20,150pesos/person (also payable in reals directly to the driver), it takes us to the bus terminal of Puerto Iguazú in Argentina. However, as we have to stop at the Brazilian border to receive the exit stamp, the driver leaves us there (with our luggage) and tells us to show the same ticket to the next bus of the same company.
It is much too hot so instead of waiting for the same company, we repairing another company (Crucero del Norte or Itaipú,
20 150 pesos/person, always). At the Argentinean border, everyone has to get off with their luggage. The immigration control is done very quickly. However, the driver does not wait for anyone, only 10 minutes, so much the worse for two of our compatriots who seem to have a problem with the Argentine immigration.
The bus takes us to the bus terminal, making a big detour in the city. Our hotel is just next door, we just go there on foot then dine at the hostal Bambu which proposes excellent woks
at 130 pesos.
Part 3: The Iguazu Falls on the Argentinean side
How to get there
From the bus terminal (Argentinian side), two companies: Crucero del Norte & Rio Uruguay can take us to the entrance of Iguazu National Park, for 130180$AR one way. We choose Rio Uruguay because we see these buses more often than Crucero. The way lasts 20-30 minutes.
Visit of the Iguazú Falls on the Argentinean side
As soon as you are dropped off at the park, you inquire about the possibility of going to Isla San Martin. Unfortunately, it is closed today because of the water level. The good news is that we are stamped ourpassport with a nice stamp “Iguazu”, which completes our collection of “souvenir stamps”, with Ushuaia and Machu Picchu. If you want the same thing, go to the guards’ office on the left of the entrance.
The entrance ticket costs
330,800$AR/person. Those who want to come back the next day can have their ticket stamped at the end of the day, to get a 50% discount the next day.
The blogs advise us to take “Sendero Verde” to access the circuits directly (instead of waiting for the train that passes every 30 minutes), which we do. Since it’s raining and we’re afraid that one of the circuits is closed, we choose to do the most important circuits first.
At the end of the Sendero Verde route, we take the train to the Gorge du Diable station (this one passes every 15 minutes). 15 minutes later, we arrive and discover once again quatis waiting quietly next to the garbage cans and picnic chairs.
In spite of these rather explicit pictograms, there are some that feed the quatis !!!
A 1km++ footbridge brings usto the most impressive falls of the park, totally inaccessible from the Brazilian side because the current is much too strong. It rains more and more, and the fog created by all the falls does not help. Even with my raincoat on, I’m soaked. The pictures are rotten, but what a joy!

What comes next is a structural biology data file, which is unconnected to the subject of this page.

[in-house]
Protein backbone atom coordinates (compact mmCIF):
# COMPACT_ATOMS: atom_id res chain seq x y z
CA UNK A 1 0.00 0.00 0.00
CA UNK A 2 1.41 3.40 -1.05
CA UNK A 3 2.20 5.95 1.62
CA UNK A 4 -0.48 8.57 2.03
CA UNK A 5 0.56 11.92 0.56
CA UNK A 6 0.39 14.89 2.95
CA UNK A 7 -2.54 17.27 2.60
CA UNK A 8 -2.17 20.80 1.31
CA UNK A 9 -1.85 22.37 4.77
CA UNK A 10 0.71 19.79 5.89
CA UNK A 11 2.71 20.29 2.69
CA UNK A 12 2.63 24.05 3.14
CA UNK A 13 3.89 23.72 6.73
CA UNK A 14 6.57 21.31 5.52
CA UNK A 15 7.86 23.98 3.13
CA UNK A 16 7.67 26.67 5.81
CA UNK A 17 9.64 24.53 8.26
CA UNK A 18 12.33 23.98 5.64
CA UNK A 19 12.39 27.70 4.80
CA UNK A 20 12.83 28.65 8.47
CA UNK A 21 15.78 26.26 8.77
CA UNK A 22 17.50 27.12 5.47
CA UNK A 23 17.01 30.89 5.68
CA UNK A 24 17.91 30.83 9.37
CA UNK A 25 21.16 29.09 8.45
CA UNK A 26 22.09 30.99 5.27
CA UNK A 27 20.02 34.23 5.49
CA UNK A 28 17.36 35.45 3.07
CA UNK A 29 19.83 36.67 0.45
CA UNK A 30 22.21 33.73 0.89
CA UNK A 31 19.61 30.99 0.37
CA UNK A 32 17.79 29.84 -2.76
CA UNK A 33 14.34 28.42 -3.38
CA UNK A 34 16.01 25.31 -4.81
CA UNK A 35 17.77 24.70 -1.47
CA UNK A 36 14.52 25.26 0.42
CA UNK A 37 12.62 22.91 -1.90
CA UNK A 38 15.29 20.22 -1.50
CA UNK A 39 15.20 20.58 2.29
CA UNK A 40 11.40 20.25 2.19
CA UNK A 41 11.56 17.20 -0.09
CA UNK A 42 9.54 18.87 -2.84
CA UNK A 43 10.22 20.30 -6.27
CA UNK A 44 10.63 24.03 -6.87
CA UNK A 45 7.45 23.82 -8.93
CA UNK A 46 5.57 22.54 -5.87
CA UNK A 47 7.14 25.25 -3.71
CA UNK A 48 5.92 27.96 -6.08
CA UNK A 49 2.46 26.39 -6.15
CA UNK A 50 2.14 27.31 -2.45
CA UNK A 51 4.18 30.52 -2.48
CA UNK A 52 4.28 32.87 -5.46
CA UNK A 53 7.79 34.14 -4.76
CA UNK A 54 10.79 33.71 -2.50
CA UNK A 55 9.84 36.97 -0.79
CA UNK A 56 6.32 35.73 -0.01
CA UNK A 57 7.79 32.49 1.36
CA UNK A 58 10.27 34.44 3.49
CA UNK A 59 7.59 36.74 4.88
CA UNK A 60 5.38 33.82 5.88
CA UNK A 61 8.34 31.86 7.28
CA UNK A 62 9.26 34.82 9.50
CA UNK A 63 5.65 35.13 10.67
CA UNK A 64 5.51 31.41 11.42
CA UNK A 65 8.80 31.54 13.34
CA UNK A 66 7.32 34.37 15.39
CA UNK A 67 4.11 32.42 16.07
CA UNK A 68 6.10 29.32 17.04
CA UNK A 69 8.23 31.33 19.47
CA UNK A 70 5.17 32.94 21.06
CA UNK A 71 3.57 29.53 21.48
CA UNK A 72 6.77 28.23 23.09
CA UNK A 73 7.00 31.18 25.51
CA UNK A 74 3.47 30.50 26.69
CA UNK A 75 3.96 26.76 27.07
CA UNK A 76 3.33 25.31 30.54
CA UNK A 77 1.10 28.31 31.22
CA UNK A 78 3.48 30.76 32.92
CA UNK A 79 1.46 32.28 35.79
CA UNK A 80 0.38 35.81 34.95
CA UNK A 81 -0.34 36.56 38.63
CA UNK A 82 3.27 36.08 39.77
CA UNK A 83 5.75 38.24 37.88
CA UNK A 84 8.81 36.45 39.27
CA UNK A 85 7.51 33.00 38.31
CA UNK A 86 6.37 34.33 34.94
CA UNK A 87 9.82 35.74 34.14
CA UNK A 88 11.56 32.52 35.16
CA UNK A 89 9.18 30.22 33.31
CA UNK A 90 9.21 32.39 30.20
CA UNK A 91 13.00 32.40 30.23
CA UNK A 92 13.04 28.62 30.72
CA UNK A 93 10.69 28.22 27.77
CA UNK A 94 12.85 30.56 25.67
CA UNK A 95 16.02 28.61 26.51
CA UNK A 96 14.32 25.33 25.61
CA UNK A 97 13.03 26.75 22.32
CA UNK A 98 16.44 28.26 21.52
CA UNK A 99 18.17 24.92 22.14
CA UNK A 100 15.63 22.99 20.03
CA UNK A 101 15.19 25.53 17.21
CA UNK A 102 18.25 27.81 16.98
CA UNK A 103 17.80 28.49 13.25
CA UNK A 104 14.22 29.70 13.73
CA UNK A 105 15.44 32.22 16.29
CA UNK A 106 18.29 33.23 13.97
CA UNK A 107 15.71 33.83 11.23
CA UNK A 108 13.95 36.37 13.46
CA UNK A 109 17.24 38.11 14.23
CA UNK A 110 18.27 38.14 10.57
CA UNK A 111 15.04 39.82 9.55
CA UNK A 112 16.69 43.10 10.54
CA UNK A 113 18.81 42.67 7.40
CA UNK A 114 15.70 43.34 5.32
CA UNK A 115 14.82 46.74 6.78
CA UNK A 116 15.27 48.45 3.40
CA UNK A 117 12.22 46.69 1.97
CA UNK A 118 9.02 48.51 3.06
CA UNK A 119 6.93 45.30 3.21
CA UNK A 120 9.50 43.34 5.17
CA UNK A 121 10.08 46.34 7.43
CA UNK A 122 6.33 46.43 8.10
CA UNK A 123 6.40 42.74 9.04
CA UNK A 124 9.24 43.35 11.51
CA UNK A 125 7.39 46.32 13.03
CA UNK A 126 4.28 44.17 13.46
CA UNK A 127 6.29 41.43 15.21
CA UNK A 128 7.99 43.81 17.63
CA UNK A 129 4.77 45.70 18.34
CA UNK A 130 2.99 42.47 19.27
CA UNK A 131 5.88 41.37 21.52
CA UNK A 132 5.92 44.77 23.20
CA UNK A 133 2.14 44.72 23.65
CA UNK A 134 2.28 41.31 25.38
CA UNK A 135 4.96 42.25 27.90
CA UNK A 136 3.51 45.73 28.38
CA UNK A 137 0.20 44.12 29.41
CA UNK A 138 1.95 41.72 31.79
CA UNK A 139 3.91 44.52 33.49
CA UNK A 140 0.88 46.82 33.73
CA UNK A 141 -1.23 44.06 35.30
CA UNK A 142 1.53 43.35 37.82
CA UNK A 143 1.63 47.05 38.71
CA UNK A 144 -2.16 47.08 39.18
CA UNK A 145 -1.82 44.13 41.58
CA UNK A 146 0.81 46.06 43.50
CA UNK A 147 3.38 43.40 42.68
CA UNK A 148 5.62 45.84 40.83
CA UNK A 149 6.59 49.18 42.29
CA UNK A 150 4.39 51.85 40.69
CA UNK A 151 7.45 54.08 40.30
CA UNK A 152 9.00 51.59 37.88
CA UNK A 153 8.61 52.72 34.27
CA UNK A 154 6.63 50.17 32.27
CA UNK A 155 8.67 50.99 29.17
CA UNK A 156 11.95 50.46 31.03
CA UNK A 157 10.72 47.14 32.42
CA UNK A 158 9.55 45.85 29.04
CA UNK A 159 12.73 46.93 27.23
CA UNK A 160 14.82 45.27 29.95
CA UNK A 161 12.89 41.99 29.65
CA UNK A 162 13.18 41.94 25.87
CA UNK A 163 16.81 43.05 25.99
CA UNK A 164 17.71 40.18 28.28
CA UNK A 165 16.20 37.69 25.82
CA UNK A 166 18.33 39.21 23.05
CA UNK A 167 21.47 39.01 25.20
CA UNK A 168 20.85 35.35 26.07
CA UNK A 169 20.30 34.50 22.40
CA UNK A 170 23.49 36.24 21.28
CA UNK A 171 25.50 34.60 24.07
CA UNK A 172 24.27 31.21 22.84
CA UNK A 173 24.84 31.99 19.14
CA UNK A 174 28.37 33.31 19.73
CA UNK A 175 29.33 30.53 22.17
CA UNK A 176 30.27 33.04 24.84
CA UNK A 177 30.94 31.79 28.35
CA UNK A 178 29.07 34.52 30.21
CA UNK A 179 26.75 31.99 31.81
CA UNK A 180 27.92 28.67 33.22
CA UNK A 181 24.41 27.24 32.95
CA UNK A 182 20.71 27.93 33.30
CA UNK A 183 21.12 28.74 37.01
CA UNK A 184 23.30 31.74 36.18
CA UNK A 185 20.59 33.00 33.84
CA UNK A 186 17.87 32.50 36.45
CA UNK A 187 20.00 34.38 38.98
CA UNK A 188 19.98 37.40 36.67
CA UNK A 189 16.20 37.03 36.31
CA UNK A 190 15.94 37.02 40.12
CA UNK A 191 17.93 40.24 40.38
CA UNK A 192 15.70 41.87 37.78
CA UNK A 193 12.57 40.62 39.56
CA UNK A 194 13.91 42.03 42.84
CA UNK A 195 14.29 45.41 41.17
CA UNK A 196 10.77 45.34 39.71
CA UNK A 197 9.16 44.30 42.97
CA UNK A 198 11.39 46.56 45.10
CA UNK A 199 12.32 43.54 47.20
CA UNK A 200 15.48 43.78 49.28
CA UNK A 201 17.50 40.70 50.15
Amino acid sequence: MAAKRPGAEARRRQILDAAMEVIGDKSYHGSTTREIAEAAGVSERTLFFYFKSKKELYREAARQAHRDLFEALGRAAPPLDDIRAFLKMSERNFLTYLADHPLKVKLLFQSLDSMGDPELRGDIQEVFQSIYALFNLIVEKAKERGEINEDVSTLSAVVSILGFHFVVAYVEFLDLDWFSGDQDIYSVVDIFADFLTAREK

How can I describe to you the unrealistic spectacle that is offered to us? I will try my best.
Between the deafening noise coming from all sides, a more than unreal vision of a multi-story high waterfall, whose bottom cannot be seen because of the thick mist it creates, birds fly over in the middle, in circles, to catch the poor fish that fall with the falls. There is like a regular rhythm, the mist thickens and then fades, thickens again and fades away, creating a dreamlike spectacle. As the mist fades, more falls reveal themselves to us, only to disappear again as the mist thickens. Birds continue to fly, in circles, some spot a fish and disappear into the waterfall…
It’s hard to imagine that this is possible. Especially when we see the old footbridges on our right, completely destroyed in 2015, swept away by the current. We look well at the footbridges we are walking on and we still find it hard to believe that we are right next to one of the strongest falls in the world.
On the way back, we cross a small crocodile. A tourist throws him a piece of ham, which he lazily tries to catch by simply opening his mouth. But other small fish are faster and catch the piece of ham by moving it far away from the crocodile ahahah.
We then continue the visit by exploring the upper circuit that passes over the waterfalls.
Other tourists can be seen below, those who follow the lower circuit.
The lower circuit, the one I like the least (because we see more forests than waterfalls), offers me however the vision I like the most of the Iguazu Falls. There is a paradisiacal side from this viewpoint, especially the small two-story waterfalls and the vegetation that hides all along the waterfalls (that we don’t see on the pictures). Here is my favorite picture of the falls!
It is with this paradisiacal vision that we leave the park, soaked, cold, tired but happy. We will meet some birds that we have never seen before in our lives, and mini monkeys eating (big) ants hidden in a tree trunk. Decidedly, this side of the falls is still full of animals.
Very tired from our day, we treat ourselves to a good dinner at AQVA,an Argentinean steak house. The portions are always monstrous here 😀 but I managed to finish everything.
Part 4: Budget
Visas for Brazil and Argentina are free for French citizens. But if you are Canadian, American… check the rates!
To read the complete Iguazu guide and updated budgets for October 2019, click here